A new Android malware dubbed AnubisSpy has been discovered by security experts, targeting Arabic-speaking users in the Middle East. The malware has extensive data-stealing capabilities and can also spy on victims' activities. AnubisSpy has been linked to a long-term cyberespionage campaign called Sphinx that also targeted users in the Middle East.
The Sphinx campaign is believed to be the work of APT-C-15 hacker group. Between 2014 and 2015, APT-C-15 hackers targeted political and military organisations in Egypt, Israel and other Middle Eastern countries, stealing sensitive information. Security experts believe that the same cyberespionage threat group is also behind AnubisSpy.
According to security experts at Trend Micro, who discovered AnubisSpy, the malware posed as legitimate app on Google Play as well as other third-party app stores. Researchers spotted seven apps that were actually AnubisSpy, along with two other experimental malware-laced apps, which researchers suspected were also created by the same hackers. Some of the malicious apps were created as far back as 2015, while the latest variant was created in May this year.
"These apps were all written in Arabic and, in one way or another, related to something in Egypt (i.e., spoofing an Egypt-based TV program and using news/stories in the Middle East) regardless of the labels and objects in the apps," Trend Micro researchers said in a blog. "The apps mainly used Middle East-based news and sociopolitical themes as social engineering hooks and abused social media to further proliferate. Versions of AnubisSpy posed as social news, promotional, healthcare, and entertainment apps."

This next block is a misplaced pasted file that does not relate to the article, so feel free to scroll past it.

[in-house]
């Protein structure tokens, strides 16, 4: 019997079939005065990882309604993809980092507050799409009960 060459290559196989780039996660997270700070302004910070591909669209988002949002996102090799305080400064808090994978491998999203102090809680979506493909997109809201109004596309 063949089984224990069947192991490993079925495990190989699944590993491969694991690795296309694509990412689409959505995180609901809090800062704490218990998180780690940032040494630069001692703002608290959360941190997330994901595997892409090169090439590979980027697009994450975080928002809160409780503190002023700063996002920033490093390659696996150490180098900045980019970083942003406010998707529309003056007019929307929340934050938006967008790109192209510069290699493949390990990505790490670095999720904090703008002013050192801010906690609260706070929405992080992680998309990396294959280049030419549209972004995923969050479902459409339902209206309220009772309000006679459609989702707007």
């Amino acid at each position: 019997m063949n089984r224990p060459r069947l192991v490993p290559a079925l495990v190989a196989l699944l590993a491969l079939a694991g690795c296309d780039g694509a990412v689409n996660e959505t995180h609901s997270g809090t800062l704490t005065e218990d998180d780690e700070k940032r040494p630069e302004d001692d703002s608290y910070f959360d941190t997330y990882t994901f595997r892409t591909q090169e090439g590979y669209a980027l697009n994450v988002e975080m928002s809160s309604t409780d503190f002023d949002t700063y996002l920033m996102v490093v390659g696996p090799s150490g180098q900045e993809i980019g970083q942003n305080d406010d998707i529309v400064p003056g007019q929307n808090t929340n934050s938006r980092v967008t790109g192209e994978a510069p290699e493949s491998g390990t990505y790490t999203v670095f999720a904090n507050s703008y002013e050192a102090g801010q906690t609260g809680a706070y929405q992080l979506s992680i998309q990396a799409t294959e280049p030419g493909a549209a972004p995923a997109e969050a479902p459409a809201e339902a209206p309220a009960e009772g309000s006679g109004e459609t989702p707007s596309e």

What can the AnubisSpy malware do?
The AnubisSpy malware can steal photos, videos, contacts, email accounts, SMS, browser histories and calendar events. The malware is also capable of taking screenshots, and record audio data, including calls. The malware can also spy on victims' social media activities, including spying on apps such as WhatsApp, Facebook, Skype and Twitter, among others.
The malware has also been designed to delete files on infected devices and can self-destruct to hide its tracks.
Trend Micro researchers said that they informed Google about AnubisSpy on 12 October and worked with the tech giant to further analyse the malware and take action against malicious apps.
Researchers also suggested that going forward, the mobile platform could become cyberespionage actors' primary frontier. Such a shift may be highly likely given how over the past year, other forms of cybercrime, such as ransomware, also migrated from PC-oriented attacks to targeting mobile users.
"While cyberespionage campaigns on mobile devices may be few and far between compared to ones for desktops or PCs, AnubisSpy proves that they do indeed occur, and may have been more active than initially thought," Trend Micro researchers said.